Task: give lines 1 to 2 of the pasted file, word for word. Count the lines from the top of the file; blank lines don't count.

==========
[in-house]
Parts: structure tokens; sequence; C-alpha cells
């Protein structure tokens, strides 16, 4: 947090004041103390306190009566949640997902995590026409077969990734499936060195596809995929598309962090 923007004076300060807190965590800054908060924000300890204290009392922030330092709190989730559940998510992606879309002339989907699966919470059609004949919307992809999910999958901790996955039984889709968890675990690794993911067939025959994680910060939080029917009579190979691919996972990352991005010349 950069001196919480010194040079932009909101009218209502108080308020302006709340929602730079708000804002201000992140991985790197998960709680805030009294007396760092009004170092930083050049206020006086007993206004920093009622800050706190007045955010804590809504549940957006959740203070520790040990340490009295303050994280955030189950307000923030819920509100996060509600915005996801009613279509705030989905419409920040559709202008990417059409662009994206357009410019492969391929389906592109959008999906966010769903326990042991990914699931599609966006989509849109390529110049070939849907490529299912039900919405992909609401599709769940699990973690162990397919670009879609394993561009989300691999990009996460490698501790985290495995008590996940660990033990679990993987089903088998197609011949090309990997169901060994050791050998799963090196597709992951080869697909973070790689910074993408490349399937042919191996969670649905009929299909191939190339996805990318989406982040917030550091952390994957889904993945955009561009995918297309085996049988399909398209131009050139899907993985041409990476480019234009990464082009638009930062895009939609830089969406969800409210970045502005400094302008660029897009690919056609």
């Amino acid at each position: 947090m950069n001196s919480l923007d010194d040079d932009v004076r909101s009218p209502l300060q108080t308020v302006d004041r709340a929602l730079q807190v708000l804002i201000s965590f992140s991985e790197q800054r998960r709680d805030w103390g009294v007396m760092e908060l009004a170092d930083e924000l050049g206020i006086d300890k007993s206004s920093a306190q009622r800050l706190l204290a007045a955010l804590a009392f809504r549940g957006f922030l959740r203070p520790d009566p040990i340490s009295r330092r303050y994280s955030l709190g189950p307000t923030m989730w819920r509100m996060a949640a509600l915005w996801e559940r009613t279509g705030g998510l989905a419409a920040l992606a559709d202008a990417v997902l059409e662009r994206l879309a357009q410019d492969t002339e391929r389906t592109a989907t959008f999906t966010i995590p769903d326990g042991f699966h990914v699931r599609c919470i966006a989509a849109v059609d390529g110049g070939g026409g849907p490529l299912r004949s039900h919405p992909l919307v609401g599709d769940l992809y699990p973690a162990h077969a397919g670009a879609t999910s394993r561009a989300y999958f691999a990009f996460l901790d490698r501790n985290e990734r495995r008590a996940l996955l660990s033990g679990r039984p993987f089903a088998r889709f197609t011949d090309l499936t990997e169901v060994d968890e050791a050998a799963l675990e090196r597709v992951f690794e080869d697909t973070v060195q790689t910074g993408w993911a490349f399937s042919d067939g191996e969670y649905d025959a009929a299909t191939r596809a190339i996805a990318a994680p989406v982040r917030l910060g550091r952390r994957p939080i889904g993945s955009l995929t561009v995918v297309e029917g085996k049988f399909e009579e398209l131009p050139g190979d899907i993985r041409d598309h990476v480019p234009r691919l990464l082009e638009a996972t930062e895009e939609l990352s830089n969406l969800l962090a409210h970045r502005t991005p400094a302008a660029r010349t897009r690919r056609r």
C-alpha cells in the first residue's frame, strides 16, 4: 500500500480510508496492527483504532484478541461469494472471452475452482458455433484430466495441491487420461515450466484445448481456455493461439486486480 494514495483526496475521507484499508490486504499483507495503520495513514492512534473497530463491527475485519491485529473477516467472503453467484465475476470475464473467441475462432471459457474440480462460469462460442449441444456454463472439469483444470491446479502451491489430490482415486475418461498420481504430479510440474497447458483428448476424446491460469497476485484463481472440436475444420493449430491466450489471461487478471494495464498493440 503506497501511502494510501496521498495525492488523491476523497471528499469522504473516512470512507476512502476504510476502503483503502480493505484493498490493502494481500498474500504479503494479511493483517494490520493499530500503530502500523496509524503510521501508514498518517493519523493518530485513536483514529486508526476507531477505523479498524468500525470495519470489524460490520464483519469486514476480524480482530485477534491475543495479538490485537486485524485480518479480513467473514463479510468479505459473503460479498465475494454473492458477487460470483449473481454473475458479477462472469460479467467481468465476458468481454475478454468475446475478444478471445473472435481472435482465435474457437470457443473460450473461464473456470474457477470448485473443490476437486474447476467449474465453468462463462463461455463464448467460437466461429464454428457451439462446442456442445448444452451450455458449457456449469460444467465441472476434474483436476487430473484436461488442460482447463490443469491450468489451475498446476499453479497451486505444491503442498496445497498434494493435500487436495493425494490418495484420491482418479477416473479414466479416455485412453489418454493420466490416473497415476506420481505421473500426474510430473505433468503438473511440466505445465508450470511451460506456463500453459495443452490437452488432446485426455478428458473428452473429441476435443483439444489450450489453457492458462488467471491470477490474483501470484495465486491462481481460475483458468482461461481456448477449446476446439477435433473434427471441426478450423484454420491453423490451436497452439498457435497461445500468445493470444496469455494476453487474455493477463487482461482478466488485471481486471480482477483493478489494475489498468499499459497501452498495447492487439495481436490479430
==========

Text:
[in-house]
Parts: structure tokens; sequence; C-alpha cells